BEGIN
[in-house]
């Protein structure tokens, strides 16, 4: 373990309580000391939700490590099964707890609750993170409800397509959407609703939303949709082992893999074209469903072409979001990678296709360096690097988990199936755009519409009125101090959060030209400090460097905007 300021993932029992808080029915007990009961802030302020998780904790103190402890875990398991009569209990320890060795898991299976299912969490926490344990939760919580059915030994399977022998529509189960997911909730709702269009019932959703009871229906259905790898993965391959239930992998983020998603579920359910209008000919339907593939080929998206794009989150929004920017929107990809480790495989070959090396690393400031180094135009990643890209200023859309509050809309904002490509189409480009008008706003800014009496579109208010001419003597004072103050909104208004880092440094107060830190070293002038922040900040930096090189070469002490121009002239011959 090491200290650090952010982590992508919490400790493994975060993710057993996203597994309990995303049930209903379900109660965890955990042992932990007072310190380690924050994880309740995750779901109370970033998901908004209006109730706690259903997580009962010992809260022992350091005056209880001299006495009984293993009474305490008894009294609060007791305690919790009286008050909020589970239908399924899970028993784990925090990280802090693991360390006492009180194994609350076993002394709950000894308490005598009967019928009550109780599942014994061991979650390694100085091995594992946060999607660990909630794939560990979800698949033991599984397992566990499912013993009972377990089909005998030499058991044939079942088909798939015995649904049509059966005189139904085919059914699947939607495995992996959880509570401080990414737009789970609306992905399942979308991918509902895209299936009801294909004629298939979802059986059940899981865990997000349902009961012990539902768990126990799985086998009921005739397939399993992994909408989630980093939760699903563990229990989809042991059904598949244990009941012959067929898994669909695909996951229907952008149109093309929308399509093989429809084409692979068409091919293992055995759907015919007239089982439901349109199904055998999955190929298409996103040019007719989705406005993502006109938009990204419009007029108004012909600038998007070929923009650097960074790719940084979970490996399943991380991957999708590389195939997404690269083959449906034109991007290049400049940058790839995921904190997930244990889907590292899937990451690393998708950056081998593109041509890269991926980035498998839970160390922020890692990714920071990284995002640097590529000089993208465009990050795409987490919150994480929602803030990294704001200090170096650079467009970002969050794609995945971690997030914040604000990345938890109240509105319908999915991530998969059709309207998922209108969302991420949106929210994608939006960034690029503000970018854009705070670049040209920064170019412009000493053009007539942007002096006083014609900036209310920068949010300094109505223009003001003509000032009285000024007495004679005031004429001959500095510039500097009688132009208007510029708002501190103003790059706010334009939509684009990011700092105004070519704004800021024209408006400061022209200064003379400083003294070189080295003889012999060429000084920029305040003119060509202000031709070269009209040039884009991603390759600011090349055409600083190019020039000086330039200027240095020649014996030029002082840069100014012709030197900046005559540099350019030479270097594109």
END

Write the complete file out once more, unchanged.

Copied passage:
[in-house]
């Protein structure tokens, strides 16, 4: 373990309580000391939700490590099964707890609750993170409800397509959407609703939303949709082992893999074209469903072409979001990678296709360096690097988990199936755009519409009125101090959060030209400090460097905007 300021993932029992808080029915007990009961802030302020998780904790103190402890875990398991009569209990320890060795898991299976299912969490926490344990939760919580059915030994399977022998529509189960997911909730709702269009019932959703009871229906259905790898993965391959239930992998983020998603579920359910209008000919339907593939080929998206794009989150929004920017929107990809480790495989070959090396690393400031180094135009990643890209200023859309509050809309904002490509189409480009008008706003800014009496579109208010001419003597004072103050909104208004880092440094107060830190070293002038922040900040930096090189070469002490121009002239011959 090491200290650090952010982590992508919490400790493994975060993710057993996203597994309990995303049930209903379900109660965890955990042992932990007072310190380690924050994880309740995750779901109370970033998901908004209006109730706690259903997580009962010992809260022992350091005056209880001299006495009984293993009474305490008894009294609060007791305690919790009286008050909020589970239908399924899970028993784990925090990280802090693991360390006492009180194994609350076993002394709950000894308490005598009967019928009550109780599942014994061991979650390694100085091995594992946060999607660990909630794939560990979800698949033991599984397992566990499912013993009972377990089909005998030499058991044939079942088909798939015995649904049509059966005189139904085919059914699947939607495995992996959880509570401080990414737009789970609306992905399942979308991918509902895209299936009801294909004629298939979802059986059940899981865990997000349902009961012990539902768990126990799985086998009921005739397939399993992994909408989630980093939760699903563990229990989809042991059904598949244990009941012959067929898994669909695909996951229907952008149109093309929308399509093989429809084409692979068409091919293992055995759907015919007239089982439901349109199904055998999955190929298409996103040019007719989705406005993502006109938009990204419009007029108004012909600038998007070929923009650097960074790719940084979970490996399943991380991957999708590389195939997404690269083959449906034109991007290049400049940058790839995921904190997930244990889907590292899937990451690393998708950056081998593109041509890269991926980035498998839970160390922020890692990714920071990284995002640097590529000089993208465009990050795409987490919150994480929602803030990294704001200090170096650079467009970002969050794609995945971690997030914040604000990345938890109240509105319908999915991530998969059709309207998922209108969302991420949106929210994608939006960034690029503000970018854009705070670049040209920064170019412009000493053009007539942007002096006083014609900036209310920068949010300094109505223009003001003509000032009285000024007495004679005031004429001959500095510039500097009688132009208007510029708002501190103003790059706010334009939509684009990011700092105004070519704004800021024209408006400061022209200064003379400083003294070189080295003889012999060429000084920029305040003119060509202000031709070269009209040039884009991603390759600011090349055409600083190019020039000086330039200027240095020649014996030029002082840069100014012709030197900046005559540099350019030479270097594109």